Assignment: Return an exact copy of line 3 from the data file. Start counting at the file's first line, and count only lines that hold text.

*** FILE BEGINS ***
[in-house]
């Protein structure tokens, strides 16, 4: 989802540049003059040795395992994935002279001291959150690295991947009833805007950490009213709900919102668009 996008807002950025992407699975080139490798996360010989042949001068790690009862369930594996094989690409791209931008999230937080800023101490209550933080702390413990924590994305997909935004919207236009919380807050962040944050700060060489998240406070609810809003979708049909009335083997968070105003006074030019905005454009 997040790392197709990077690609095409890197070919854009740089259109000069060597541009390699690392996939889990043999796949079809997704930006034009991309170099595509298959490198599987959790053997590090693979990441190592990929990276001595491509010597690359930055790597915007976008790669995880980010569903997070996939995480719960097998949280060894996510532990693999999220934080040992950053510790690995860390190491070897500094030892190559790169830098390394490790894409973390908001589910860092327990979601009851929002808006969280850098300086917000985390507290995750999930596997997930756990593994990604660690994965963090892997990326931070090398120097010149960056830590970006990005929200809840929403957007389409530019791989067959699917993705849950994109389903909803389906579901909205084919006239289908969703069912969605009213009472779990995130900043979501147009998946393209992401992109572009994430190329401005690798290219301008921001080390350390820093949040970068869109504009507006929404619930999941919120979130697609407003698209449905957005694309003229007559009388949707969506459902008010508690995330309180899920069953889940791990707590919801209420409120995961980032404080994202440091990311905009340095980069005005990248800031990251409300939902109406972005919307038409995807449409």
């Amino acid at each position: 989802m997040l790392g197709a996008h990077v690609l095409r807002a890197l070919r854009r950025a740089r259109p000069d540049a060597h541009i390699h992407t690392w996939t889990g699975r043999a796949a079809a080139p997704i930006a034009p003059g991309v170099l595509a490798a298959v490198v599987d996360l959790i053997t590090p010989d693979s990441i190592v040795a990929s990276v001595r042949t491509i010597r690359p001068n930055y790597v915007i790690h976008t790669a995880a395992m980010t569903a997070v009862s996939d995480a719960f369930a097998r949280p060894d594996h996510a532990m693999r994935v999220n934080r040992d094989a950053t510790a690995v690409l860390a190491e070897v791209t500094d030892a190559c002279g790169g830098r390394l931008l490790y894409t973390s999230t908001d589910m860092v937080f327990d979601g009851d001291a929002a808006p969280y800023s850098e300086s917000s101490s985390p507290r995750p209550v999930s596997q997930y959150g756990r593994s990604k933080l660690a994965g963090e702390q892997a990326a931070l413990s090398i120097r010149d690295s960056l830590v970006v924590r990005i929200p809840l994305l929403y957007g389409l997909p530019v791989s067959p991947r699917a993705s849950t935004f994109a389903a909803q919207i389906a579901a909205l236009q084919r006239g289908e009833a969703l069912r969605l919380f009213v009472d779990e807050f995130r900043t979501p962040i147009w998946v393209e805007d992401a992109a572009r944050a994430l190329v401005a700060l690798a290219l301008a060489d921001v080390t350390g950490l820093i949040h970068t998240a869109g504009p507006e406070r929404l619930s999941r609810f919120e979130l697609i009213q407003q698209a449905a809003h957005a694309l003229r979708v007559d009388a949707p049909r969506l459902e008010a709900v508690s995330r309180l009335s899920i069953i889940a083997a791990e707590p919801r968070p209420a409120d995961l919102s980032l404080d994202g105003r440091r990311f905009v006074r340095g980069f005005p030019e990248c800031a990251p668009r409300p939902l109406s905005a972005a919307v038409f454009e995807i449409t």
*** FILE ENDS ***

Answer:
């Amino acid at each position: 989802m997040l790392g197709a996008h990077v690609l095409r807002a890197l070919r854009r950025a740089r259109p000069d540049a060597h541009i390699h992407t690392w996939t889990g699975r043999a796949a079809a080139p997704i930006a034009p003059g991309v170099l595509a490798a298959v490198v599987d996360l959790i053997t590090p010989d693979s990441i190592v040795a990929s990276v001595r042949t491509i010597r690359p001068n930055y790597v915007i790690h976008t790669a995880a395992m980010t569903a997070v009862s996939d995480a719960f369930a097998r949280p060894d594996h996510a532990m693999r994935v999220n934080r040992d094989a950053t510790a690995v690409l860390a190491e070897v791209t500094d030892a190559c002279g790169g830098r390394l931008l490790y894409t973390s999230t908001d589910m860092v937080f327990d979601g009851d001291a929002a808006p969280y800023s850098e300086s917000s101490s985390p507290r995750p209550v999930s596997q997930y959150g756990r593994s990604k933080l660690a994965g963090e702390q892997a990326a931070l413990s090398i120097r010149d690295s960056l830590v970006v924590r990005i929200p809840l994305l929403y957007g389409l997909p530019v791989s067959p991947r699917a993705s849950t935004f994109a389903a909803q919207i389906a579901a909205l236009q084919r006239g289908e009833a969703l069912r969605l919380f009213v009472d779990e807050f995130r900043t979501p962040i147009w998946v393209e805007d992401a992109a572009r944050a994430l190329v401005a700060l690798a290219l301008a060489d921001v080390t350390g950490l820093i949040h970068t998240a869109g504009p507006e406070r929404l619930s999941r609810f919120e979130l697609i009213q407003q698209a449905a809003h957005a694309l003229r979708v007559d009388a949707p049909r969506l459902e008010a709900v508690s995330r309180l009335s899920i069953i889940a083997a791990e707590p919801r968070p209420a409120d995961l919102s980032l404080d994202g105003r440091r990311f905009v006074r340095g980069f005005p030019e990248c800031a990251p668009r409300p939902l109406s905005a972005a919307v038409f454009e995807i449409t």